• “Interaction via gestures is also an avenue to be aware of, e.g. flipping through a series of consecutive pages using a swipe of the hand. We see these types of gestures built into the operating systems of touchscreen devices, but how long before websites begin to take advantage of them?”

    It’s already happening. Go to deviantART with an iPad ( http://www.deviantart.com ), and tap an image. You can swipe left or right to view the next or previous image. Also, the top of the site (where the navigation is) takes touchscreens into account, so that you can tap a drop down that also has a link in it’s press area, and the link activation takes 2 hits, triggering the drop down takes 1. This way, drop downs work on touchscreens.

  • Really interesting article. I agree with scrolling horizontal though. It’s only natural like a book. Though I think about people who read right to left, do you think that will cause a problem at all?

    Good article!

  • @Zack You’re right! In which case, the answer to my question is that this shift to accommodating touchscreeners is happening around us right now, so we all need to be taking this into account with the very next website we design. Thanks for the example!

    @Hillary Interesting question – personally, I think that it’s possible we’ll see the expansion of personal preferences determining the configuration of website layouts. As a fictional example, let’s say I’m a left-hander, so I’m more comfortable with the navigation on the left-hand side. We see this right now in sites like iGoogle’s modular layout, and drag/drop widgets. What’s relatively new is that the infrastructure is now in place to enable that preference to follow me around the web (hello, Facebook!), enabling websites to re-arrange and reconfigure themselves to my specific preference when I visit them – there won’t be just one website design any more; there will be as many as the number of visitors that go there.

  • nice introduction to the issue of this new interactive paradigms, we’ve been experimenting with them here: http://www.micc.unifi.it/projects/multi-user-environment-for-semantic-search-of-multimedia-contents/ is a thesis developed in adobe air by two students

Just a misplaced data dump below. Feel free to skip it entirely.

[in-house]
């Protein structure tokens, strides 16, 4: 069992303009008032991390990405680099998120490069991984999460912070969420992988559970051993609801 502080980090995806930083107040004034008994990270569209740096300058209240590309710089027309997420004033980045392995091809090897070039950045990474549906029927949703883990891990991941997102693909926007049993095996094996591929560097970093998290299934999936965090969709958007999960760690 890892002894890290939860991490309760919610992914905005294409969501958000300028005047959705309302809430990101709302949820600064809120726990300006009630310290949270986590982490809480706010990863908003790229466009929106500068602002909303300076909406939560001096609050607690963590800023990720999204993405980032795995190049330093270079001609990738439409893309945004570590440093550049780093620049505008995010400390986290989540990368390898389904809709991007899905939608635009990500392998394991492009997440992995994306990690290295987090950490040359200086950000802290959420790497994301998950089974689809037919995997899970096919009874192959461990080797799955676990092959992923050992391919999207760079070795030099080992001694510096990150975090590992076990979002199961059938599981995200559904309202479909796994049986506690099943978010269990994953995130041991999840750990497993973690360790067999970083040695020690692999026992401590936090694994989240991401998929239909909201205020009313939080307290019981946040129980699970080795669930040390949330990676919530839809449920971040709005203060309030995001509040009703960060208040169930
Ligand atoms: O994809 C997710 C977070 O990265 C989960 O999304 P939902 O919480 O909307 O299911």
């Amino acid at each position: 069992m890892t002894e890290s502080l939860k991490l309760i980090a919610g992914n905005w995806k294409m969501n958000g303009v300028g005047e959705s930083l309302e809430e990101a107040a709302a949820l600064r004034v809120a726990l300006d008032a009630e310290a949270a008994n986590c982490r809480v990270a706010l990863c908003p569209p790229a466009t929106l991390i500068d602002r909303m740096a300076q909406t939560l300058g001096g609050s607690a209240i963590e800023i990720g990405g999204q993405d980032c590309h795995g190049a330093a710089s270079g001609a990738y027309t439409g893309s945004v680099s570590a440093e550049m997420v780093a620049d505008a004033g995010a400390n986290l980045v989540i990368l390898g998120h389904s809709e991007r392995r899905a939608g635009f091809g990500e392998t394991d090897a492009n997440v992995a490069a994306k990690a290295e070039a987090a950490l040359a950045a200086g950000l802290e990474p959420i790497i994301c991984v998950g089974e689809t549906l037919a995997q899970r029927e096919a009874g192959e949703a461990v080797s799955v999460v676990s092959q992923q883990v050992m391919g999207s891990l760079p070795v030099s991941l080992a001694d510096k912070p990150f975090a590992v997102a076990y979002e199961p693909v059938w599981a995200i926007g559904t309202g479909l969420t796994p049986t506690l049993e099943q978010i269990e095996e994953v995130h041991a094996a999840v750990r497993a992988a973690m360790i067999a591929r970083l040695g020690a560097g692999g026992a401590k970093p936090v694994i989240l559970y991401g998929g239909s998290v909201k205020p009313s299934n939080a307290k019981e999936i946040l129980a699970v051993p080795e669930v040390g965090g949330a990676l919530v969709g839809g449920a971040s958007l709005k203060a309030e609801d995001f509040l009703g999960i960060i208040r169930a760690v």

• Very interesting article! It raised a lot points that, as a web designer, I’ve yet had the demand to consider. Shameful, but I’m likely not alone in that statement.

    Methinks the long-put-off update of my own website will the be perfect playground to get my hands dirty with these very points, and see what I find!

  • @Gianpaolo Thanks for sharing, that looks amazing – do you have a video you can show us of this interface in action?

    @jhoysi Don’t be ashamed – it’s very easy to be focused only on what the your clients are demanding here and now. Can’t hurt to pull your nose off the grindstone to see what’s coming down the road, every once in a while!

  • David Turk

    Continuing on from my last post;

    “Position, Position, Position”.

    That line is a joke there if you didn’t get it. The clear one is from what many real estate agents say in regards to the most important part of selling from their perspective, however the maybe not so clear one is…

    “Position, Position, Position” being “Z Axis, X Axis, Y Axis”, which is what the iPhone V4 three-axis gyro will offer.

    How will we make use of it? Well you did mention “Augmented Reality” so let me expand on it and let you into my crystal ball, but first I must say…

    “Hurry up Apple and bring the three-axis gyro to the iPad!” (We must all scream for them to do that. Seriously once you have read the below you may wonder why it wasn’t in version one of the iPad.)

    So now onto one real world example that I have seen, maybe it is being used in other places so you can see as well, I am not sure, but guess what? It’s back to the large information kiosks types that I mentioned in my last comment.